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A-Musik Presents A Program Of A-Muzak
& Replicas Rubato
Terre Thaemlitz
- Rob Young, Editor

In The Wire, September 1999, No. 187.


Terre Thaemlitz: A-Musik Presents A Program Of A-Muzak

(A-Musik A14 7") If Muzak Corp had inscribed the noise of labour into their shopfloor capital-boosting soundtracks, they might have ended up with a sound like this. Thaemlitz's angry red vinyl digs a chisel into two gently looping candy-sweet EZ Listening phrases, shock-winding the tape and letting off lathe-hum like a berserker in the General Motors DJ booth. Should appeal to anyone for whom 1001 Strings, untreated, is as unsatisfactory as kissing a man without a moustache.

Terre Thaemlitz: Replicas Rubato

"You that thing men do with ladies to have a baby," went a playground rumour the mording after "Are 'Friends' Electric?" was on Top of the Pops, "well, the Tubeway Army singer does it with a computer." Unpacking this CD of 'Richard Clayderman plays the hits of Gary Numan' is a reminder of the troubling vision this reptilian shadow of the synthi-age presented to pop audiences in 179, when his ascetic frame counterweighed against a chart full of sunny Sister Sledge disco tuntes. Inside, you find a poster, just as in Tubeway's original Replicas LP, only with a lipglossed, blackskirted Terre Thaemlitz in place of Numan. It's the kind of poster you might once have got free with Smash Hits magazine, with the lyrics reproduced on the reverse. Here, you get one of Thaemlitz's superdry electro-tractati. In Terre's proliferating metaverse, these things are important.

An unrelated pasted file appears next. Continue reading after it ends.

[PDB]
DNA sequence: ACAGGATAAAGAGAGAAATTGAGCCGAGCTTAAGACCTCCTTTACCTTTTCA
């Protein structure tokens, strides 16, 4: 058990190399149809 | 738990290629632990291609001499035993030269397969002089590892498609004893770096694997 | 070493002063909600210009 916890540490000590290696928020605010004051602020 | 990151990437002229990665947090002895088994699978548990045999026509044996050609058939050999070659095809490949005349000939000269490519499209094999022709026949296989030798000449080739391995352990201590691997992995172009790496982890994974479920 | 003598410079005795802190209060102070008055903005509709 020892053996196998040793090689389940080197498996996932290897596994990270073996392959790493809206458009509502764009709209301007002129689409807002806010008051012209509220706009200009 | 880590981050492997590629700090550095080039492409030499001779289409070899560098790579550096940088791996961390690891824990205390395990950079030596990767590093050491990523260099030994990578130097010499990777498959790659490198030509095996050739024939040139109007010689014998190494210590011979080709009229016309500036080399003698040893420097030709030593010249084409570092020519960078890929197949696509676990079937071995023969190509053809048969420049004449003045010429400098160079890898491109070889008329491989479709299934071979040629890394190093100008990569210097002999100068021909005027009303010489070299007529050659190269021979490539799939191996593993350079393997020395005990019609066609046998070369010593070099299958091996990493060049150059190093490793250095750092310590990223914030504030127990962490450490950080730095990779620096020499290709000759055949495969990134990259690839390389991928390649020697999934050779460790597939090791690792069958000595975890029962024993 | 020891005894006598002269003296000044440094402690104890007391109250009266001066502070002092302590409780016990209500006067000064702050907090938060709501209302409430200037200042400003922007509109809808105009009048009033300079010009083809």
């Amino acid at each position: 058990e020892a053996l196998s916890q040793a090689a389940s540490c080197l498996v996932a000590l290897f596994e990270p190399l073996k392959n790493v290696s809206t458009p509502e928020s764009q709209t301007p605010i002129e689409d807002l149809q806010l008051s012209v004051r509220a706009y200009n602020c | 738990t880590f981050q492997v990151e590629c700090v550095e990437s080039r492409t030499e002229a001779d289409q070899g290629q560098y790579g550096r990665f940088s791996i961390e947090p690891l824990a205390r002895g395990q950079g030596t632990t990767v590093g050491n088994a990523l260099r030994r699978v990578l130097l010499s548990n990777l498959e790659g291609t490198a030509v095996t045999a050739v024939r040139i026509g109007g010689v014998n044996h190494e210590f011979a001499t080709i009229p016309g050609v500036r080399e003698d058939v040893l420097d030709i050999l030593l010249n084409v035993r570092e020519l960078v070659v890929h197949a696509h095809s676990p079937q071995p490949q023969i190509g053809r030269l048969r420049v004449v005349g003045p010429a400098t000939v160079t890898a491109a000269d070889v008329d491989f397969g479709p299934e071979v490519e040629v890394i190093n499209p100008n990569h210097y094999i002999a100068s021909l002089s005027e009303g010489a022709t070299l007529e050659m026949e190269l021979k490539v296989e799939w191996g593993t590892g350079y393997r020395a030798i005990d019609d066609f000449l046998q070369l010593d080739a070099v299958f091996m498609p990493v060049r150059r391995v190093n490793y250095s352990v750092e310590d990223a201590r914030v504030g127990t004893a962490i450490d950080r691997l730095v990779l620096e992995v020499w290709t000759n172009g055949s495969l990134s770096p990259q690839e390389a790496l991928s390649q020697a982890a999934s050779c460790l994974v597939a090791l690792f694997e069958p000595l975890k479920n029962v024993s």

As a follow-up to Die Roboter Rubato, Thaemlitz's 1995 album of Kraftwerk pops for piano, this is the more immediately eyebrow raising, since the trajectory of Numan's frankly embarassing 80s career, along with his openly Thatcherite affiliations, has hindered his assimilation into any kind of 90s electro canon. On both the Kraftwerk and Numan sets, his piano versions of 'well-known' electronic tunes - some played live, mixed with programming flourishes - simultaneously proffer the originals for comic scrutiny by recasting them in an ethereal lounch piano mould, and position these transformed 'texts' as launchpads for discussion of various aspects of socio-material transformation - a subject that sets Thaemlitz's pacemaker ticking (see The Wire 180).

So, I'd love to be able to say that it doesn't matter what this record actually sounds like. If you already loathe Gary Numan, these vaporous vamps on Numan standards such as "Down In The Park", "Sister Surprise", "Cars" and "Praying To The Aliens" won't persuade you otherwise. The fact that Numan himself, through his manager Steve Malins, apparently approves of this project is neither here nor there. For Thaemlitz, Numan was his generation's chameleon king; the frequency of the word 'lies' in his lyrics evidence that the way he was juggling notions of truth and concealed identity chimes with Terre's own attempts to present a music that doesn't distract the listener with tedious details about self-expression. Numan may be a figure of fascination tooa particular age group, but despite what Ectomorph tell you, most of his music hasn't weathered well. Once you're past the tracks' superficial glister, Replicas Rubato seems something of a stale exercise.